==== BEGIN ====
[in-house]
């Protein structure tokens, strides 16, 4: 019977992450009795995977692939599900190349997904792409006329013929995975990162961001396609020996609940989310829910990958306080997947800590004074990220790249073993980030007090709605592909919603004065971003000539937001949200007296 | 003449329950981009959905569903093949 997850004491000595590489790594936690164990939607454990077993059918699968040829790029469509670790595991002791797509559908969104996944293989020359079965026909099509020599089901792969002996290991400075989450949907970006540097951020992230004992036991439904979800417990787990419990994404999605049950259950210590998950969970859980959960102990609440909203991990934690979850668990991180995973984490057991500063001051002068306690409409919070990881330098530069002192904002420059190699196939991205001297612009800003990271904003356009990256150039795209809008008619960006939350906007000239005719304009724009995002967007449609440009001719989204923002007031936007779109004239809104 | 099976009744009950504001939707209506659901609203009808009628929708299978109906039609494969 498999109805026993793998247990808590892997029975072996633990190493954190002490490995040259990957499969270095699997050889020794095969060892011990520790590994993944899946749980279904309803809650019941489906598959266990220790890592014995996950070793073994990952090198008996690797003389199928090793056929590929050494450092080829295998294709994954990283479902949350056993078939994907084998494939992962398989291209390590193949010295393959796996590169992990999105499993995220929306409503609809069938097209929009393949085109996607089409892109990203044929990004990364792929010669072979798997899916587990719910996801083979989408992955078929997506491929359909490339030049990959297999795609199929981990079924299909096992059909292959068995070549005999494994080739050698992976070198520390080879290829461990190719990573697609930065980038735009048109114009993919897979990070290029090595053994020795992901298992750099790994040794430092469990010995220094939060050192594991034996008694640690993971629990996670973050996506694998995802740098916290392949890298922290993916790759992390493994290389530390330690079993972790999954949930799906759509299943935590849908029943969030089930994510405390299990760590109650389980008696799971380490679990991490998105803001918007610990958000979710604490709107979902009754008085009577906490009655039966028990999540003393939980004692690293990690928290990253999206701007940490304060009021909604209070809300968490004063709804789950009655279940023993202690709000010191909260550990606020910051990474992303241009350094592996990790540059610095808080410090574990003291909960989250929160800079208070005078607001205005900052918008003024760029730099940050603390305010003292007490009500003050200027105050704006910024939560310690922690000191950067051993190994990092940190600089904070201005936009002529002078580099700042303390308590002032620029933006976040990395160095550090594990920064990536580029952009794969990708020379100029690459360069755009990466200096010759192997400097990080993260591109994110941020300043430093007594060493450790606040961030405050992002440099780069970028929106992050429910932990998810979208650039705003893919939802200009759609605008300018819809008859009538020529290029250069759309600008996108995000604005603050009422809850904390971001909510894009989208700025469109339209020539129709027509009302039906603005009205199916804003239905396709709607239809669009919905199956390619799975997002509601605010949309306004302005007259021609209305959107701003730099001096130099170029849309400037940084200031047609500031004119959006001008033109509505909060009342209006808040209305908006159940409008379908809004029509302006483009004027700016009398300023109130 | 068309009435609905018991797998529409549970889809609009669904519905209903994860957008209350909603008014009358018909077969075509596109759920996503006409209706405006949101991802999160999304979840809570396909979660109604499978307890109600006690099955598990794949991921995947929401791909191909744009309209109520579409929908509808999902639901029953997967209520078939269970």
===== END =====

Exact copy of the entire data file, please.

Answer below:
[in-house]
């Protein structure tokens, strides 16, 4: 019977992450009795995977692939599900190349997904792409006329013929995975990162961001396609020996609940989310829910990958306080997947800590004074990220790249073993980030007090709605592909919603004065971003000539937001949200007296 | 003449329950981009959905569903093949 997850004491000595590489790594936690164990939607454990077993059918699968040829790029469509670790595991002791797509559908969104996944293989020359079965026909099509020599089901792969002996290991400075989450949907970006540097951020992230004992036991439904979800417990787990419990994404999605049950259950210590998950969970859980959960102990609440909203991990934690979850668990991180995973984490057991500063001051002068306690409409919070990881330098530069002192904002420059190699196939991205001297612009800003990271904003356009990256150039795209809008008619960006939350906007000239005719304009724009995002967007449609440009001719989204923002007031936007779109004239809104 | 099976009744009950504001939707209506659901609203009808009628929708299978109906039609494969 498999109805026993793998247990808590892997029975072996633990190493954190002490490995040259990957499969270095699997050889020794095969060892011990520790590994993944899946749980279904309803809650019941489906598959266990220790890592014995996950070793073994990952090198008996690797003389199928090793056929590929050494450092080829295998294709994954990283479902949350056993078939994907084998494939992962398989291209390590193949010295393959796996590169992990999105499993995220929306409503609809069938097209929009393949085109996607089409892109990203044929990004990364792929010669072979798997899916587990719910996801083979989408992955078929997506491929359909490339030049990959297999795609199929981990079924299909096992059909292959068995070549005999494994080739050698992976070198520390080879290829461990190719990573697609930065980038735009048109114009993919897979990070290029090595053994020795992901298992750099790994040794430092469990010995220094939060050192594991034996008694640690993971629990996670973050996506694998995802740098916290392949890298922290993916790759992390493994290389530390330690079993972790999954949930799906759509299943935590849908029943969030089930994510405390299990760590109650389980008696799971380490679990991490998105803001918007610990958000979710604490709107979902009754008085009577906490009655039966028990999540003393939980004692690293990690928290990253999206701007940490304060009021909604209070809300968490004063709804789950009655279940023993202690709000010191909260550990606020910051990474992303241009350094592996990790540059610095808080410090574990003291909960989250929160800079208070005078607001205005900052918008003024760029730099940050603390305010003292007490009500003050200027105050704006910024939560310690922690000191950067051993190994990092940190600089904070201005936009002529002078580099700042303390308590002032620029933006976040990395160095550090594990920064990536580029952009794969990708020379100029690459360069755009990466200096010759192997400097990080993260591109994110941020300043430093007594060493450790606040961030405050992002440099780069970028929106992050429910932990998810979208650039705003893919939802200009759609605008300018819809008859009538020529290029250069759309600008996108995000604005603050009422809850904390971001909510894009989208700025469109339209020539129709027509009302039906603005009205199916804003239905396709709607239809669009919905199956390619799975997002509601605010949309306004302005007259021609209305959107701003730099001096130099170029849309400037940084200031047609500031004119959006001008033109509505909060009342209006808040209305908006159940409008379908809004029509302006483009004027700016009398300023109130 | 068309009435609905018991797998529409549970889809609009669904519905209903994860957008209350909603008014009358018909077969075509596109759920996503006409209706405006949101991802999160999304979840809570396909979660109604499978307890109600006690099955598990794949991921995947929401791909191909744009309209109520579409929908509808999902639901029953997967209520078939269970």